Your View: Pa. misses another chance for much-needed charter school reform

The Morning Call by Eugene DePasquale and Ralph Gleason, July 30, 2022

Every state budget includes negotiated agreements on a variety of policy issues. Yet, despite bipartisan calls for comprehensive charter school reform, once again the Pennsylvania General Assembly has put this year’s budget to bed without any significant reforms to the charter school law, widely recognized as one of the worst in the country.

As longtime public servants representing both major political parties and as concerned citizens who care about public education in the commonwealth, we are writing to express our great disappointment and frustration with the continued inaction by our state legislature despite broad-based, statewide, bipartisan support for charter school reform. The fact that more than 85% of locally elected school boards (434 of 500), in a state as diverse as ours, have passed formal resolutions calling for a substantive charter school law overhaul should send a clear message to policymakers — it is time for reform.

While we both recognize that choice has a place in our education system, we believe it is incumbent upon our elected leaders to ensure that the choices made available are high-quality, transparent and accountable. Educational choices must also be designed to ensure the responsible use of taxpayer dollars. All these factors need to be addressed in the charter school law.

It is well past time to hold failing charter schools accountable. The data is clear: every cybercharter school in the state has been identified for support and improvement. Proficiency on state assessments and graduation rates at all charter schools have, on average, been substantially lower than those of traditional local public schools.

In the Legislature’s most recent proposal to bring school vouchers to Pennsylvania (HB 2169), half of all charter schools were identified as “low-achieving schools.” It is clear that taxpayers are being taken advantage of while charter students, particularly cybercharter students, are often done a disservice. This must end.

Reforms are also long overdue and necessary because taxpayers have been significantly overpaying for regular education tuition at cybercharter schools and for special education tuition at all charter schools due to flawed funding formulas. Estimates of these overpayments approach $400 million and grow much faster than enrollment in charter schools.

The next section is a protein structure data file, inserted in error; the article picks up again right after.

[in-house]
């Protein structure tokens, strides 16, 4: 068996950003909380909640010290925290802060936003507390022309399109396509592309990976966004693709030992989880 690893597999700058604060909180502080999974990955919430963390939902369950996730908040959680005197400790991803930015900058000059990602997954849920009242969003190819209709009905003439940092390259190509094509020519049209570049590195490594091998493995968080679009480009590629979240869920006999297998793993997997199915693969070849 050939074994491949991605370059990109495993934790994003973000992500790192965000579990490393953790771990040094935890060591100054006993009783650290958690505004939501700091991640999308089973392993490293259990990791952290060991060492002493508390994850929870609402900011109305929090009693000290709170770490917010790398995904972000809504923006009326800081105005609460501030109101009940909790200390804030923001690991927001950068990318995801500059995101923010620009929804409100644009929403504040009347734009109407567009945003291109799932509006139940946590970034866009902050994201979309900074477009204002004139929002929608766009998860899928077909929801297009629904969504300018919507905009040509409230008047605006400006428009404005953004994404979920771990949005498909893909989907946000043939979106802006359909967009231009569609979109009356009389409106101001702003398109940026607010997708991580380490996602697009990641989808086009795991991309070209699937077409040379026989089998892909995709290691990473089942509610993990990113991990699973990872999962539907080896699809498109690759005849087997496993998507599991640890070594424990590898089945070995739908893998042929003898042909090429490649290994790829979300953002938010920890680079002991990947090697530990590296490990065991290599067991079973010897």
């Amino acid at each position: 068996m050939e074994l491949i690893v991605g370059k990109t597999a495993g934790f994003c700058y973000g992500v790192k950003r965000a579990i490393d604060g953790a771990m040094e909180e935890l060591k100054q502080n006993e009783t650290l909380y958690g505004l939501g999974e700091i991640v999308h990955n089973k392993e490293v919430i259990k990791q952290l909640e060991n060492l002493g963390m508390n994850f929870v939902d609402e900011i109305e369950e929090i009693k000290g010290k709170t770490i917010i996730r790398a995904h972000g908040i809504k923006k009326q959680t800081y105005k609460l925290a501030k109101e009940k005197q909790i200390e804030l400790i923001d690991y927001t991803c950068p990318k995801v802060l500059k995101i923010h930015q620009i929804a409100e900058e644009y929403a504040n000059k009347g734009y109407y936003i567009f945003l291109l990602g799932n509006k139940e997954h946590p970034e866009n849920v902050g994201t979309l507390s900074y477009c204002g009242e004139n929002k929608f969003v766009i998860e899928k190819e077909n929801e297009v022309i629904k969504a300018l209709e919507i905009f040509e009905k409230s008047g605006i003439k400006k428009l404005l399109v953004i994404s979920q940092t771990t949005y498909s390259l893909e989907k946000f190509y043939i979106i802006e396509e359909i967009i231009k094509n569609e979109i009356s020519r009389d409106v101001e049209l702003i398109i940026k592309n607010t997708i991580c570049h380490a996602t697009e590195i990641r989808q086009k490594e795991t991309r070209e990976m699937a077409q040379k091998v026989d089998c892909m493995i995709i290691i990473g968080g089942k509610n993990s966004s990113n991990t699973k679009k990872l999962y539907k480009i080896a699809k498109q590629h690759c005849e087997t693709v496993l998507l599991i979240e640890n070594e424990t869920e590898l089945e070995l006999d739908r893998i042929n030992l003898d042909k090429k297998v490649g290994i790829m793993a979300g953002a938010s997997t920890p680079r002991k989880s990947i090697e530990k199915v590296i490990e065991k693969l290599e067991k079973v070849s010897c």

The root of the problem is the law’s calculation of tuition rates that school districts are required to pay for each student who attends a charter school. Tuition rates are calculated based on the district’s expenditures and not what the charter school needs to provide an educational program, the calculation includes expenses that charter schools do not have and the calculation makes certain costly assumptions. For cybercharter schools these flaws result in vastly different tuition rates (as much as a $13,000 variance) being paid to the school despite all students in the school being provided the same online educational programs. Further, under the law, cybercharters receive the same tuition as brick-and-mortar charter schools despite not having the same level of expenses. For example, most cybercharters do not maintain a physical school building and do not incur the costs of maintenance, utilities and other associated overhead, nor do they incur costs to the extent brick and mortar schools do for extracurricular activities, food services and health services.

For special education students attending any charter school, the funding formula incorrectly assumes all students will require the same level of services and support, and thus have the same costs. This flaw is critical because school districts are responsible for educating more than 95% of the students with disabilities who require the most extensive services and support. Because tuition rates are based on district expenses, this drastically inflates the tuition rate paid by school districts for special education students and allows charter schools to use precious resources specifically designated for special education services for other purposes.

With Pennsylvania taxpayers on the hook to pay more than $2.6 billion in charter school tuition this year there is an irrefutable connection between charter tuition overpayments and increased local property taxes. The 2022 State of Education Report from the Pennsylvania School Boards Association found 78% of districts surveyed identified charter school tuition payments as one of their top budget pressures.

There is still time for the legislature to take action this fall before the current legislative session ends. For the benefit of students and Pennsylvania taxpayers we are calling upon our public officials in Harrisburg to finally get charter reform legislation across the finish line.

Robert Gleason is president of the Westmont Hilltop school board in Cambria County. He served in Gov. Thornburgh’s cabinet as secretary of the commonwealth, on the Pennsylvania Transportation Commission under Gov. Ridge and the Pennsylvania Turnpike Commission under Gov. Casey. He was elected chair of the Pennsylvania Republican Party in 2006 and served in that capacity until 2017. Eugene DePasquale is the former two-term auditor general of Pennsylvania after serving as a three-term member of the state General Assembly (D-York County).